The Bulldogs stunned the county – they always knew they could do it – with a 14-7 win at Land O’ Lakes on opening night and have not let up. Plenty of people deserve credit for the 5- 0 start: the coaching staff, running backs Cannellios Ansley and Phillip Robichaud, linebacker Beau Barnes, quarterback Sederrik Cunningham, the offensive line, and perhaps most deserving is receiver Mychael Floyd. The 5-foot-10, 170-pounder has made key plays in every game from touchdowns to two-point conversion, from interceptions to blocked punts. That said, coach Tom Fisher will probably cringe reading this with his biggest games yet to come.
Seriously, very little. One minor criticism might be the Bulldogs’ failure to put away Land O’ Lakes in the opener with more offense, but we would be nitpicking.
The season really comes down to three of the next four games with a huge Class 3A, District 8 title at Gulf on Friday. The Bulldogs follow that up at home against Hudson and Wesley Chapel, and then travel to next-door rival Pasco in a game that could hold the key to consecutive playoff appearances.
Here’s What Pasco Marching Bands Have in Store for the Coming Season, St. Petersburg Times, August 23, 2006
“Traveling’ in the U.S.A.” is the theme of the Marching Bulldogs’ halftime presentation that will be performed by 81 band and color guard members. Selections include America the Beautiful, Sweet Home Alabama, New York New York, Georgia and God Bless America.
Staff: Director Russell L. Schmidt, assistant director Scott Leahy, auxiliary sponsor Jamie Cross.
Trips/Special performances: To be announced, but most likely an in-state venture with the jazz band, possibly playing at the Lakeside Jazz Festival in Daytona.
With Wesley Chapel’s Cameron Knight out of the way, Zephyrhills’ Zeke Kinsman and Rick Briggs may put the Bulldogs in position to win conference and district championships. St. Petersburg Times, Aug. 29, 2006.
eye the green during a match last week at the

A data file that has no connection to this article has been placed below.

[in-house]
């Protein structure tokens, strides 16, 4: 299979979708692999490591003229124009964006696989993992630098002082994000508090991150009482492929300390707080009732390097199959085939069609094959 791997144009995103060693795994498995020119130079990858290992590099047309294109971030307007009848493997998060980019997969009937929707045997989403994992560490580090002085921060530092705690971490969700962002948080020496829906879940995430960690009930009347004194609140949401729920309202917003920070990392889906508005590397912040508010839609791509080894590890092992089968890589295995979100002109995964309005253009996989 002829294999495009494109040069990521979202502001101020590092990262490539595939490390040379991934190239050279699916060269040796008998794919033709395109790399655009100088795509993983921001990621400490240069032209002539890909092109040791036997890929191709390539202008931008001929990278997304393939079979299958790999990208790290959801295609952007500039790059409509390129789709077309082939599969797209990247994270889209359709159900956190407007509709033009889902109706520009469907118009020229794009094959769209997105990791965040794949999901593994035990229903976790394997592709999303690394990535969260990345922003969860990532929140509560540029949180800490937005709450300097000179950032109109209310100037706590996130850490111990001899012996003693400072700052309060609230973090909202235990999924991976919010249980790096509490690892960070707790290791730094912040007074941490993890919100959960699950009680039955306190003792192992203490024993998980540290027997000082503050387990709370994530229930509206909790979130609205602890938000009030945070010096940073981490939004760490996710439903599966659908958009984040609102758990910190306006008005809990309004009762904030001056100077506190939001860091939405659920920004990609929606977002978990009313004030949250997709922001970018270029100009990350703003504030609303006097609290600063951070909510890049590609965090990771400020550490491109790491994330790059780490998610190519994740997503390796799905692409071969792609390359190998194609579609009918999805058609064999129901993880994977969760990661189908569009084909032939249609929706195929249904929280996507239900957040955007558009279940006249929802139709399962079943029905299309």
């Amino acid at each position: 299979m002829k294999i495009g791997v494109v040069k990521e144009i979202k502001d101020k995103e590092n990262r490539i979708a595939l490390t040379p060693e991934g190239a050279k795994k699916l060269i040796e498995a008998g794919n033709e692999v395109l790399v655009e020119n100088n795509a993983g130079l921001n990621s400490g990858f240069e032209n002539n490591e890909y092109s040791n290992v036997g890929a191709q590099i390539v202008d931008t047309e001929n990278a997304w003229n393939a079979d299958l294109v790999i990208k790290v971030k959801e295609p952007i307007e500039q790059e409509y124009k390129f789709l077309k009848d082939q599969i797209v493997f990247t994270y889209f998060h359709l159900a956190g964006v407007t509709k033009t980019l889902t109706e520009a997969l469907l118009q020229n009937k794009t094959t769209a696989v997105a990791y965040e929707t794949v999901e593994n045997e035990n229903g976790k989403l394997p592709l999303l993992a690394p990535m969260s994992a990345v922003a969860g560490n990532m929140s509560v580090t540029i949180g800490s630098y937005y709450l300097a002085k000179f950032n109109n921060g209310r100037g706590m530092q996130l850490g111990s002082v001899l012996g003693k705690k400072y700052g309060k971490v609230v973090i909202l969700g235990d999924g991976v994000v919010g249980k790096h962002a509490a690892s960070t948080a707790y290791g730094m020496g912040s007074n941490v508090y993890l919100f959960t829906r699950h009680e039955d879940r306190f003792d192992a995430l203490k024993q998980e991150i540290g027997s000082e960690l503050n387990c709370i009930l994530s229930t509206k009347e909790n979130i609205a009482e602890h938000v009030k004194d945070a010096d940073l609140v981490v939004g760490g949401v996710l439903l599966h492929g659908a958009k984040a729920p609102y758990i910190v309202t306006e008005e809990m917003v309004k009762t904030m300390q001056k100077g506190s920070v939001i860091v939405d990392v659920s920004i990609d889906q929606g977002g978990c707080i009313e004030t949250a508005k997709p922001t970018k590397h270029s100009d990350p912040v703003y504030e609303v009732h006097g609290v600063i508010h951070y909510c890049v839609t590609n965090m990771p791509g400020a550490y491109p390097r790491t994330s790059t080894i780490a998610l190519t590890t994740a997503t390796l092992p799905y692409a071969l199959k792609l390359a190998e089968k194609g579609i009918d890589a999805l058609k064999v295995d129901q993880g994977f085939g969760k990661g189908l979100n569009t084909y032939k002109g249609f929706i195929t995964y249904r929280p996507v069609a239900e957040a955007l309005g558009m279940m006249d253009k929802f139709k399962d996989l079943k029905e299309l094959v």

Pebble Creek Golf Course in New Tampa.
By STEVE LEE
ZEPHYRHILLS – Cameron Knight’s three-year stranglehold on the Sunshine Athletic Conference and district titles is over now that the Class 2A state champion from Wesley Chapel has graduated.
That leaves a wide-open field vying for those crowns and Zephyrhills could have an advantage over other schools with two solid returners in the running.
Senior Zeke Kinsman and junior Rick Briggs are slated to tee-off first and second, respectively, in this season’s matches.
Coach Chuck Lail, however, prefers to label them No. 1 and 1A.
“They’re neck-and-neck,” Lail said. “We’ve got a good 1-2 punch.”
Last season, Kinsman made first-team all-conference and Briggs was a second-teamer. Both were honorable mentions on the Times All-Pasco County team.
Kinsman is atop the Zephyrhills lineup for the second straight year, having moved up from No. 2 as a sophomore and No. 5 as a freshman. His goal, as it was last season, is to make state. Team-wise, Kinsman believes the Bulldogs can make a run at conference and district titles.
“We have some support,” Kinsman said. “As long as a few of the other players can bring in decent scores, then we should be competitive.”
Kinsman’s competitive fire took a hit last season when he came within two strokes of qualifying for state.
After shooting a 78 in the conference tourney, he finished with a 75 at regionals with two strokes lost on a double-bogey from the bunker on the 18th hole.
“That was kind of rough, but that’s alright,” Kinsman said. “Every shot counts. I should have played it more carefully.”
As the most experienced and accomplished Bulldog, Kinsman relishes the leadership role.
“I try to help everybody out, because I am the oldest,” he said.
Kinsman also is a formidable putter, something he began working on as a 5-year-old in his family’s home.
“I’d take a putter cut down to his size and practice around the house,” Kinsman said. “From my room to the hallway to the living room, I’d putt (the ball) into a green cup.”
Apparently that skill is not lost on his teammate.
“He’s a great putter,” said Briggs, adding, “I’m trying to get better. I want to be the best.”
For his part, Briggs, who before last season moved with his family from Staten Island, N.Y., has overcome a year to get used to the Bermuda grass laid by most Florida courses.
“I had to get used to the grass,” Briggs said. “It’s a little thicker.”
Briggs said he gained about 15 yards on his drives last season. Still, he favors consistency over length.
“As long as I can keep it on the fairway I can keep it on the pins,” he said.
[Note: Donald Carl Kinsman III was subsequently named the SAC male athlete of the year in golf.]